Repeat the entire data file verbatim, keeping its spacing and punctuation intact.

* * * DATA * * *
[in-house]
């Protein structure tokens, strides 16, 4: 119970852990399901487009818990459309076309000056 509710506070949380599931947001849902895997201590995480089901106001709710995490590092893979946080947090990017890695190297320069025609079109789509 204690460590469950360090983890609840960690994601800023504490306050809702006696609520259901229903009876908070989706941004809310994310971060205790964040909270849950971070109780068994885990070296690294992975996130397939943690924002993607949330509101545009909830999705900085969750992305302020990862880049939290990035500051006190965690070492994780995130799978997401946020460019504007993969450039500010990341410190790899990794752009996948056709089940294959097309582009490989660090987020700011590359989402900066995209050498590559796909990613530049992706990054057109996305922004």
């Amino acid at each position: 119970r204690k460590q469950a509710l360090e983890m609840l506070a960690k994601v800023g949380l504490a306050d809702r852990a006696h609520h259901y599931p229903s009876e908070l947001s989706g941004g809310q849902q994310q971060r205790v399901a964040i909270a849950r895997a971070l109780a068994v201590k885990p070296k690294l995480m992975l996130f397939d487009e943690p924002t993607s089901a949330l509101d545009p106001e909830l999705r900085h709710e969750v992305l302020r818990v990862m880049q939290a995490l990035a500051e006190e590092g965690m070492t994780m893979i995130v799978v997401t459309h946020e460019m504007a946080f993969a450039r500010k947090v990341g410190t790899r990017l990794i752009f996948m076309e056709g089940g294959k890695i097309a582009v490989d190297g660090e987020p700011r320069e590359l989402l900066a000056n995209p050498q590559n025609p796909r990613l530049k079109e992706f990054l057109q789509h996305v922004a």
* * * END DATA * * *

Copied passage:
[in-house]
């Protein structure tokens, strides 16, 4: 119970852990399901487009818990459309076309000056 509710506070949380599931947001849902895997201590995480089901106001709710995490590092893979946080947090990017890695190297320069025609079109789509 204690460590469950360090983890609840960690994601800023504490306050809702006696609520259901229903009876908070989706941004809310994310971060205790964040909270849950971070109780068994885990070296690294992975996130397939943690924002993607949330509101545009909830999705900085969750992305302020990862880049939290990035500051006190965690070492994780995130799978997401946020460019504007993969450039500010990341410190790899990794752009996948056709089940294959097309582009490989660090987020700011590359989402900066995209050498590559796909990613530049992706990054057109996305922004």
């Amino acid at each position: 119970r204690k460590q469950a509710l360090e983890m609840l506070a960690k994601v800023g949380l504490a306050d809702r852990a006696h609520h259901y599931p229903s009876e908070l947001s989706g941004g809310q849902q994310q971060r205790v399901a964040i909270a849950r895997a971070l109780a068994v201590k885990p070296k690294l995480m992975l996130f397939d487009e943690p924002t993607s089901a949330l509101d545009p106001e909830l999705r900085h709710e969750v992305l302020r818990v990862m880049q939290a995490l990035a500051e006190e590092g965690m070492t994780m893979i995130v799978v997401t459309h946020e460019m504007a946080f993969a450039r500010k947090v990341g410190t790899r990017l990794i752009f996948m076309e056709g089940g294959k890695i097309a582009v490989d190297g660090e987020p700011r320069e590359l989402l900066a000056n995209p050498q590559n025609p796909r990613l530049k079109e992706f990054l057109q789509h996305v922004a």